nth Root
The "nth Root" used n times in a multiplication gives the original value
" nth ? "
1st, 2nd, 3rd, 4th, 5th, ... nth ...
Instead of talking about the "4th", "16th", etc, if we want to talk generally we say the "nth".
The nth Root
- The "2nd" root is the square root
- The "3rd" root is the cube root
- etc!
2 | Just like the square root is used two times in a multiplication to get the original value. | |||
3 | And the cube root is used three times in a multiplication to get the original value. | |||
... | ... | ... |
||
n | The nth root is used n times in a multiplication to get the original value. |
So it is the general way of talking about roots
(so it could be 2nd, or 9th, or 324th, or whatever)
The nth Root Symbol
This is the special symbol that means "nth root", it is the "radical" symbol (used for square roots) with a little n to mean nth root. |
Using it
We could use the nth root in a question like this:
Question: What is "n" in this equation?
Answer: I just happen to know that 625 = 5^{4}, so the 4th root of 625 must be 5:
Or we could use "n" because we want to say general things:
Example: When n is odd (we talk about this later).
Why "Root" ... ?
When you see "root" think "I know the tree, but what is the root that produced it?" Example: in √9 = 3 the "tree" is 9, and the root is 3. |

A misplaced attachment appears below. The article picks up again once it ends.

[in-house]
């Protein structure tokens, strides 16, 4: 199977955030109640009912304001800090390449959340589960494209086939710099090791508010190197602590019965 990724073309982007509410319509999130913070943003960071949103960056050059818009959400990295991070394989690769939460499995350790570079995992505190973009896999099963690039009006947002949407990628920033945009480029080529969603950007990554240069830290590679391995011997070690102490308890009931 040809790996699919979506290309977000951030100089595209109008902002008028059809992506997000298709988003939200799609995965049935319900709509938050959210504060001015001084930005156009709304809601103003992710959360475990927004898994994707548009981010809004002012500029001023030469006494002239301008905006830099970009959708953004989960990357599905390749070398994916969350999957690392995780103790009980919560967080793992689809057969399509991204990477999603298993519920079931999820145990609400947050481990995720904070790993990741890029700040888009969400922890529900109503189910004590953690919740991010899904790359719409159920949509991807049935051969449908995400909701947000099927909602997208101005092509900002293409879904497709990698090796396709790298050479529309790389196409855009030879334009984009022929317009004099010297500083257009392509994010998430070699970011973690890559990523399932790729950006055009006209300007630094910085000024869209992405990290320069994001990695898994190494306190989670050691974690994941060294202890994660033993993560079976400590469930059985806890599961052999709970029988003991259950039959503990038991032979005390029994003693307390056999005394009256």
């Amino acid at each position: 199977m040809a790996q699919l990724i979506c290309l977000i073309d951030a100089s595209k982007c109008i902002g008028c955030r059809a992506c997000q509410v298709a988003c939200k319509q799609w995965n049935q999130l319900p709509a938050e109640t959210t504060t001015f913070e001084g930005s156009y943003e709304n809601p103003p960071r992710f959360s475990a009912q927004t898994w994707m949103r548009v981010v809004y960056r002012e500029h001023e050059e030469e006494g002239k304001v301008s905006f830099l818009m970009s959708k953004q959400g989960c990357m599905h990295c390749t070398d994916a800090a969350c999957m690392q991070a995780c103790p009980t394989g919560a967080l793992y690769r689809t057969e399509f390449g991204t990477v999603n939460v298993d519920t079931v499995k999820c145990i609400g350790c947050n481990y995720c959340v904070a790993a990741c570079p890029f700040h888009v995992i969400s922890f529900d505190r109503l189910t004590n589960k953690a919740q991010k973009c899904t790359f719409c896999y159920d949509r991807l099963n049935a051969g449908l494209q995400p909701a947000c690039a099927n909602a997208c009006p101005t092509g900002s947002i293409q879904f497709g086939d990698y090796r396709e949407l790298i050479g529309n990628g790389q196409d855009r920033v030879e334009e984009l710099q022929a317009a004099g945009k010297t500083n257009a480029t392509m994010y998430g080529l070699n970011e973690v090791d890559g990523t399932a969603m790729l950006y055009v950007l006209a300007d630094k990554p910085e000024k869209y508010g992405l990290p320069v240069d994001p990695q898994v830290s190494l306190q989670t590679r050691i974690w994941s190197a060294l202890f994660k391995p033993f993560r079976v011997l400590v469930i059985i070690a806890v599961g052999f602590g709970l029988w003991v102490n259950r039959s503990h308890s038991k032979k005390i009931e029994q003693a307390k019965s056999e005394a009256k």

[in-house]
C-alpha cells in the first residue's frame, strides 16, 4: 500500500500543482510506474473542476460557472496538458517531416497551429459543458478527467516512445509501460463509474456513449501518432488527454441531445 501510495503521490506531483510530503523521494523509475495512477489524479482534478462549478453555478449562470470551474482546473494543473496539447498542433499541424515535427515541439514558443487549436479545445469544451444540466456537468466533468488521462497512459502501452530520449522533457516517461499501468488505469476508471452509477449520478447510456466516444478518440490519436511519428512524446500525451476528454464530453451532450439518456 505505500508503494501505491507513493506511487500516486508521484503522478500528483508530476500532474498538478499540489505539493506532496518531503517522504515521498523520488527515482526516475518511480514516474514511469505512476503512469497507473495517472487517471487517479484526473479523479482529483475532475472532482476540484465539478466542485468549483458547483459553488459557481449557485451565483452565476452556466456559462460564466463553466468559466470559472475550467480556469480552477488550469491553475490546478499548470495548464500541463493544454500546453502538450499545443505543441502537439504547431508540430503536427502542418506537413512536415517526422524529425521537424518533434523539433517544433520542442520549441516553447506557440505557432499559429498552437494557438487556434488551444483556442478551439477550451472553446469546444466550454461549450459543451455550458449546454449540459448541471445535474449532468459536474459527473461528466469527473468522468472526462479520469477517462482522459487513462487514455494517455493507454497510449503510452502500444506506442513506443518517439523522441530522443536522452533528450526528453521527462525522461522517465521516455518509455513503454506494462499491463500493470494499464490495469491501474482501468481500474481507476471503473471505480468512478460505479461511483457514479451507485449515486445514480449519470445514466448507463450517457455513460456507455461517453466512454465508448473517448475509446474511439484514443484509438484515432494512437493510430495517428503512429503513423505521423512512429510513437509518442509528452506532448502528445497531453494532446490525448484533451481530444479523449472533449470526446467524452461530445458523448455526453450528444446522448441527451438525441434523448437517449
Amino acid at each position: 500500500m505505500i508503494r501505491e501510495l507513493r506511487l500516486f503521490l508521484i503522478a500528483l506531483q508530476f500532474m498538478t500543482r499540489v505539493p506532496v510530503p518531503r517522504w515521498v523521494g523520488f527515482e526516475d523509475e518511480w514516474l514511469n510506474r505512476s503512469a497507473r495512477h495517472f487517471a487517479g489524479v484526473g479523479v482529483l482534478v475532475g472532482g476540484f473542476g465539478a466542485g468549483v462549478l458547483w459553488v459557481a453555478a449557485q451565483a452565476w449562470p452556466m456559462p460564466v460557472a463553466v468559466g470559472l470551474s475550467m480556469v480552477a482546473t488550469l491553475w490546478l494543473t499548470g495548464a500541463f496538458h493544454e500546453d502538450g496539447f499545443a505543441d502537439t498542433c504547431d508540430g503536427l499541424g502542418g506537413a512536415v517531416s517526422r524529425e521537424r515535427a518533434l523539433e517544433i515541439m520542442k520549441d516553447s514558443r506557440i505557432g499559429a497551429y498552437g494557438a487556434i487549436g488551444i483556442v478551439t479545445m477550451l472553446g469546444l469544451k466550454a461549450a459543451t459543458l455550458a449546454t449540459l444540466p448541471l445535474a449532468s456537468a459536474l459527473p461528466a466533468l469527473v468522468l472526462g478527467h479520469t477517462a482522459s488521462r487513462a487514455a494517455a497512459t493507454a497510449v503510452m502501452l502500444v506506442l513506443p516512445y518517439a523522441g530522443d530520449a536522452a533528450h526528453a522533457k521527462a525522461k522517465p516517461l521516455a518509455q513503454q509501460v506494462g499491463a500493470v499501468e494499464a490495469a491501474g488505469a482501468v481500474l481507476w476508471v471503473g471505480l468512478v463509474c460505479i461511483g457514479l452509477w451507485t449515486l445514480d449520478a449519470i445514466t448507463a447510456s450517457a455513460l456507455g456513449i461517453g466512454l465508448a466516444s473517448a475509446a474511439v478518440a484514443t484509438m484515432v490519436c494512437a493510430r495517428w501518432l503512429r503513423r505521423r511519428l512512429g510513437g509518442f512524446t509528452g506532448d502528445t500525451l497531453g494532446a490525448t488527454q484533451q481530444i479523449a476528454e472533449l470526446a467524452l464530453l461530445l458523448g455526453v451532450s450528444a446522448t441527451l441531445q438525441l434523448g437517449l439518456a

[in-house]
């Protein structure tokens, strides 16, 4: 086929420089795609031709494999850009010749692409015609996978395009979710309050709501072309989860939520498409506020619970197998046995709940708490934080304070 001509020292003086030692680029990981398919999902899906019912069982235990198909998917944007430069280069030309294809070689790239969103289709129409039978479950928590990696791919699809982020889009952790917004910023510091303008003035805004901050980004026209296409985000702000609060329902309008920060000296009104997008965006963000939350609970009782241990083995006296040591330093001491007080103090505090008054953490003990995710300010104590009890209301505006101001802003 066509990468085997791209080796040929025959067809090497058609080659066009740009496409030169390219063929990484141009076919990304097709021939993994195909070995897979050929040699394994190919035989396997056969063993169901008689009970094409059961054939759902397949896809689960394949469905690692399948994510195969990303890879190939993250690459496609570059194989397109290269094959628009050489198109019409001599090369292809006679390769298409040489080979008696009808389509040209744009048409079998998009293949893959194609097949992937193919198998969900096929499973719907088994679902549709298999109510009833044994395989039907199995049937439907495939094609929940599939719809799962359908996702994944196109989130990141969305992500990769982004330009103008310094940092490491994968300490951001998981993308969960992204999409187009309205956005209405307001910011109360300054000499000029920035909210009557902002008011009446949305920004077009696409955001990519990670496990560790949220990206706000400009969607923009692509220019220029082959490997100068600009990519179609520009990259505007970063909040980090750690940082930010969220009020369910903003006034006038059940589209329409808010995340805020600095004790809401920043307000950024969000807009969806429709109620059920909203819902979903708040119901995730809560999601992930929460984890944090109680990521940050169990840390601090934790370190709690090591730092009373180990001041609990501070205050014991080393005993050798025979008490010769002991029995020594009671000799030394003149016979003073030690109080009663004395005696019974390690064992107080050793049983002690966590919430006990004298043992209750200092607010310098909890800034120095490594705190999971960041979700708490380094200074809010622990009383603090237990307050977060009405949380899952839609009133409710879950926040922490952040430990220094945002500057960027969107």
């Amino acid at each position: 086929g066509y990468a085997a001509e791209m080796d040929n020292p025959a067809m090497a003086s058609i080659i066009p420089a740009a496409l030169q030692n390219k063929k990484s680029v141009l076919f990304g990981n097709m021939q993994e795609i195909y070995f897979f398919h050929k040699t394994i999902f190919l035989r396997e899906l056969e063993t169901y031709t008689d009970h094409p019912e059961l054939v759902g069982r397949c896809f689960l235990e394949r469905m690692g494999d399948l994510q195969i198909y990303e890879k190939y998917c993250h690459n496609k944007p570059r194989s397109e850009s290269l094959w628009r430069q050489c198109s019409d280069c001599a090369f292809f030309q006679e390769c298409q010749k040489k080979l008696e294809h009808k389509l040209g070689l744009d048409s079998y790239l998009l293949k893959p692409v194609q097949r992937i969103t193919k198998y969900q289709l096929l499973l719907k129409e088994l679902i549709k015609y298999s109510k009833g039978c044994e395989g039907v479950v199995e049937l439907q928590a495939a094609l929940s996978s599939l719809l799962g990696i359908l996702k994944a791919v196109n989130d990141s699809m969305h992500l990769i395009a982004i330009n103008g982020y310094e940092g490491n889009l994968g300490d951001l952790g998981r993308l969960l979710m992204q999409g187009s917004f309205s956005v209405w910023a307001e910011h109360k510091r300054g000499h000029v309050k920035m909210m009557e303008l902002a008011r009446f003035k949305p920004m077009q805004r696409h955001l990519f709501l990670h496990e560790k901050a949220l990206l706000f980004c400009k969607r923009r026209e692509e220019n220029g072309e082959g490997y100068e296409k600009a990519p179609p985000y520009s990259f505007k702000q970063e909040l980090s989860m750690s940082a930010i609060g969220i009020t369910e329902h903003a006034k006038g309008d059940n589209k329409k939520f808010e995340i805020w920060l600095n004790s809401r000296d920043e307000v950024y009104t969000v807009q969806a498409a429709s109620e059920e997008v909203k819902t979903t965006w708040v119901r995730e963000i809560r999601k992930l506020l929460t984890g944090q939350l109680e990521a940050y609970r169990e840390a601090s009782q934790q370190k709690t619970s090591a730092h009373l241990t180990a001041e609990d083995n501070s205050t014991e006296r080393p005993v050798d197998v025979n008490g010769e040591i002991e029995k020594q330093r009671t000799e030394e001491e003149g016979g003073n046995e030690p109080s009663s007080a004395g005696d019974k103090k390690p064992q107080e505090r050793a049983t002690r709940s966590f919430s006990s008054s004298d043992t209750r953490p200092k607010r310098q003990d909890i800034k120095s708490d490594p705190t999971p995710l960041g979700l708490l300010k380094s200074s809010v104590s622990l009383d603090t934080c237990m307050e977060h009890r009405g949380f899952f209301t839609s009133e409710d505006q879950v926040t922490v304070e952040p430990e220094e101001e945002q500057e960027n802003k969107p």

Properties
Now we know what an nth root is, let us look at some properties:
Multiplication and Division
We can "pull apart" multiplications under the root sign like this:
(If n is even, a and b must both be ≥ 0)
This can help us simplify equations in algebra, and also make some calculations easier:
Example:
It also works for division:
(a≥0 and b>0)
(b cannot be zero, as we can't divide by zero)
Example:
Addition and Subtraction
But we cannot do that kind of thing for additions or subtractions !
Example: Pythagoras' Theorem says
a^{2} + b^{2} = c^{2} |
So we can calculate c like this:
c = √(a^{2} + b^{2})
Which is not the same as c = a + b, right?
It is an easy trap to fall into, so beware. It also means that, unfortunately, additions and subtractions can be hard to deal with when under a root sign.
Exponents vs Roots
An exponent on one side of the "=" can be turned into a root on the other side of the "=":
If then (when n is even b must be ≥ 0) |
Example:
nth Root of a-to-the-nth-Power
When a value has an exponent of n and we take the nth root we get the value back again ...
... when a is positive (or zero): |
(i.e. for a ≥ 0) |
Example:
... or when the exponent is odd: |
(i.e. when n is odd) |
Example:
... but when a is negative and the exponent is even we get this:
Did you see that -3 became +3 ?
... so we have: | (when n is even) |
(Note: |a| means the absolute value of a, in other words any negative becomes a positive)
Example:
So that is something to be careful of! Read more at Exponents of Negative Numbers.
Here it is in a little table:
n is odd | n is even | |
---|---|---|
a ≥ 0 | ||
a < 0 |
nth Root of a-to-the-mth-Power
Now let's see what happens when the exponent and root are different values (m and n).
Example:
So ... we can move the exponent "out from under" the nth root, which may sometimes be helpful.
But there is an even more powerful method ... we can combine the exponent and root to make a new exponent, like this:
Example: |
That is because the nth root is the same as an exponent of (1/n):
Example: 2^{½} = √2 (the square root of 2) |
You might like to read about Fractional Exponents next to find out why!